Some parents and Holt Public Schools have different views on the way the district handles bullying

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The Holt High school North campus building on Feb. 10, 2017. In March it will be three years since the seniors switched from the main campus building across the street to this building.

Buses lined up outside of Holt High School's senior campus on Feb. 10. Photo by Claire Barkholz.

Buses lined up outside of Holt High School’s senior campus on Feb. 10. Photo by Claire Barkholz.

On Jan. 26 a Holt High School student was removed from a district school bus after confronting the driver about allowing bullying on the bus.

Cecellia Gilbert, a ninth-grader at Holt High School, said she witnessed two other students harassing a student with disabilities on the school bus, and after bringing the issue to the attention of the bus driver she alleged she was told to sit down and “mind her own business.”

“As far as I’m concerned the school did nothing but hide it, or should I say sweep each part of it under a rug,” said Gilbert’s mother, Jessica Hill. “From what I know the bus driver is still driving buses while my daughter walks two blocks to the new bus.”

In this circumstance the bus driver did not allegedly help stop the bullying situation, which has a lot of parents questioning how the school handles bullying situations when they arise.

“The bottom line is that the driver allowed this to go on and did nothing to stop it and instead retaliated against my daughter,” said Hill.

Relating to the bullying on the bus incident, administrators continue to evaluate “appropriate actions” for all parties involved. That could include discipline for the students doing the bullying and the bus driver.

This bullying incident in the Holt Public Schools shows that there is a difference in opinion on how well the parents feel the school handles the topic of bullying compared to how the school feels they handle the topic.

With bullying being a prominent issue in school systems since the beginning of time, Holt administrators and teachers are aware of it and feel they are taking precautions in order to try and help prevent it.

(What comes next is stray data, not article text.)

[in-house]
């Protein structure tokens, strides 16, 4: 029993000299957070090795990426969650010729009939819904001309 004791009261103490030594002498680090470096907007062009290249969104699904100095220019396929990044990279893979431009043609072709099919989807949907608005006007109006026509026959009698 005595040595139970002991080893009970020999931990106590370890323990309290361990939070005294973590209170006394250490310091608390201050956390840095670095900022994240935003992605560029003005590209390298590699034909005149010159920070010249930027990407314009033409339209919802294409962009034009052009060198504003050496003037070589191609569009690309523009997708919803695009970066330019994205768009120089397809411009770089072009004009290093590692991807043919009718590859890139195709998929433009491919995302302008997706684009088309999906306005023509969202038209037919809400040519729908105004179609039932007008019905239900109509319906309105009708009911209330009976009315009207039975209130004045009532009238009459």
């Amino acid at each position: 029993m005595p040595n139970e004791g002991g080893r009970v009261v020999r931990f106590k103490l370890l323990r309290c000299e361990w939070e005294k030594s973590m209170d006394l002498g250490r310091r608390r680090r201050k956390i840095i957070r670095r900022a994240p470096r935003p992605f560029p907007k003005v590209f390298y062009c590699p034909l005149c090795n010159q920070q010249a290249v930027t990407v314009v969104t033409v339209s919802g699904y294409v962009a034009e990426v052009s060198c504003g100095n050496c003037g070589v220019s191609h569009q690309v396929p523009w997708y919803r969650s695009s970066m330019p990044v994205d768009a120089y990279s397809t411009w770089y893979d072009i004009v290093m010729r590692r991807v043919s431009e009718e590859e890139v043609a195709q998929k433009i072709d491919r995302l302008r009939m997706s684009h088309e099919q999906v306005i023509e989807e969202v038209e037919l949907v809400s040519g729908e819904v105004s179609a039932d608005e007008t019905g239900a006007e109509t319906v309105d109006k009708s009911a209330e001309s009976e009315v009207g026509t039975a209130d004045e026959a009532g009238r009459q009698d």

Students walk out of Holt High School at the end of the day on Feb. 10. Photo by Claire Barkholz.

Students walk out of Holt High School at the end of the day on Feb. 10. Photo by Claire Barkholz.

“We actually don’t see a lot of bullying at the high school level,” said Holt High School Principle Michael Willard. “One because they are older and understand the influence they have better. Also in many situations they are mutually interacting with each other. If there is true bullying going on then we take it very seriously as this is not appropriate in the least. We drive home the significance of this to students especially on how social media is used to bully students.”

Holt High School senior, Syri Ammon says she has a hard time deciphering when friends teasing their friends actually turns into bullying.

“I think the physical aspect of bullying like pushing people around and fighting or yelling and swearing at each other is dealt with very well by our police officers and principles,” said Ammon.

Holt public schools has practices set in place to try and reduce the amount of bullying that goes on, while also putting it on the radar of not only the students but the administrative staff.

“Every year we run a program called Challenge Day which promotes acceptance and being positive leaders,” said Willard. “This has helped to create a positive culture in our school. Also through practices of Restorative Justice, students who bully are able to see the impact it had on others. Understanding how it affects others and could affect them has a significant impact on the students.”

According to Florida Gulf Coast University Professor of Counseling, Russell A. Sabella, there seems to be a peak in bullying around the age of kids in middle school.

Hope Middle School, which is apart of the Holt Public Schools, on Apr. 18. Photo by Claire Barkholz.

Hope Middle School, which is apart of the Holt Public Schools, on Apr. 18. Photo by Claire Barkholz.